Victims’ Rights?

At The American Scholar, William Deresiewicz puts forth a proposition:

There’s no such thing as victims’ rights. More than that, our whole idea of criminal justice, as it emerged in ancient Athens, is built upon their negation. The belief that justice acts on behalf of the injured, which lies behind the notion of victims’ rights, belongs to an older system: vendetta.

My interest in this matter lacks the detachment that Deresiewicz brings to the discussion, but it’s an interesting viewpoint, and I call it to your attention.

In a way, I can find something to like about his position. My parents were the victims. My brother is the accused (and he asserts his innocence.) My family therefore is potentially both victim and victimizer. Regardless of the trial’s outcome, the fact that it is a process of the State relieves me of a sense of responsibility for an outcome that can’t possibly be satisfactory, whatever it may be. Put another way, it’s not my call, and I’m glad of it. That’s not a right — or a responsibility — I want. And since there can’t be a happy ending, I’ll settle for an exposure of the truth, whatever that may be.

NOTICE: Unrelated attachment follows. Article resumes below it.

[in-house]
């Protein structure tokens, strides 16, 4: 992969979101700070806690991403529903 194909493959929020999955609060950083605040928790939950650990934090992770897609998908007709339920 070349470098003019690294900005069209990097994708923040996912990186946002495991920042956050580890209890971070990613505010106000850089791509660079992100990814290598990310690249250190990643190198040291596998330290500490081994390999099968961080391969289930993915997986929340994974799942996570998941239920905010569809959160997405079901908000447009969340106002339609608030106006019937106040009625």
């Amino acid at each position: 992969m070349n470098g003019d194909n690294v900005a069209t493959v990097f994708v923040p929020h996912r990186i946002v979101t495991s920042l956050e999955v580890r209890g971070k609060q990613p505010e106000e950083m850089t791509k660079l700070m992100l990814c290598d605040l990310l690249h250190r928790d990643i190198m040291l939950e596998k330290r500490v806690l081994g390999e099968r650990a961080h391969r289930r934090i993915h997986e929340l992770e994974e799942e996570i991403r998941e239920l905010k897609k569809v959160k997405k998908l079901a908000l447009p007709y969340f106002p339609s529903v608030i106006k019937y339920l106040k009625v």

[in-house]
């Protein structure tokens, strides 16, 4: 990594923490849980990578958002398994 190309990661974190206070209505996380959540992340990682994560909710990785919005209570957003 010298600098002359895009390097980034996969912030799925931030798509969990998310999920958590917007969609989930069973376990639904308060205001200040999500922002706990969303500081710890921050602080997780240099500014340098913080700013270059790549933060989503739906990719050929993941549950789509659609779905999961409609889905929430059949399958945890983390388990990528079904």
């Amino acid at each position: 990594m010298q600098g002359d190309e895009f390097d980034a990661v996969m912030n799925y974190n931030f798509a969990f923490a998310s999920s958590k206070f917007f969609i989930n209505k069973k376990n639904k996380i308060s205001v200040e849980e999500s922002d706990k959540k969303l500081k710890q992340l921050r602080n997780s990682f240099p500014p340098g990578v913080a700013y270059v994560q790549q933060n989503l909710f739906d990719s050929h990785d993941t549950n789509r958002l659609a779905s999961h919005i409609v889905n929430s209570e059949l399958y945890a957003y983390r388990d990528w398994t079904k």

That much I think, we all have a right to.

About profmondo

Dad, husband, mostly free individual, medievalist, writer, and drummer. "Gladly wolde he lerne and gladly teche."
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2 Responses to Victims’ Rights?

  1. majormaddog says:

    As soon as you know exact dates you’ll be up there let me know. I’m tentatively on the calendar at work for leave in September, but need to lock in exact dates.

    • profmondo says:

      Well, I’ve heard a couple of rumbles that it may be continued into Spring 2012(!), but as it stands, 12 Sep is the opening date, and I intend to be there as soon as the jury is impaneled, and to stay for the duration. Whenever it is, it’ll be good to see you.

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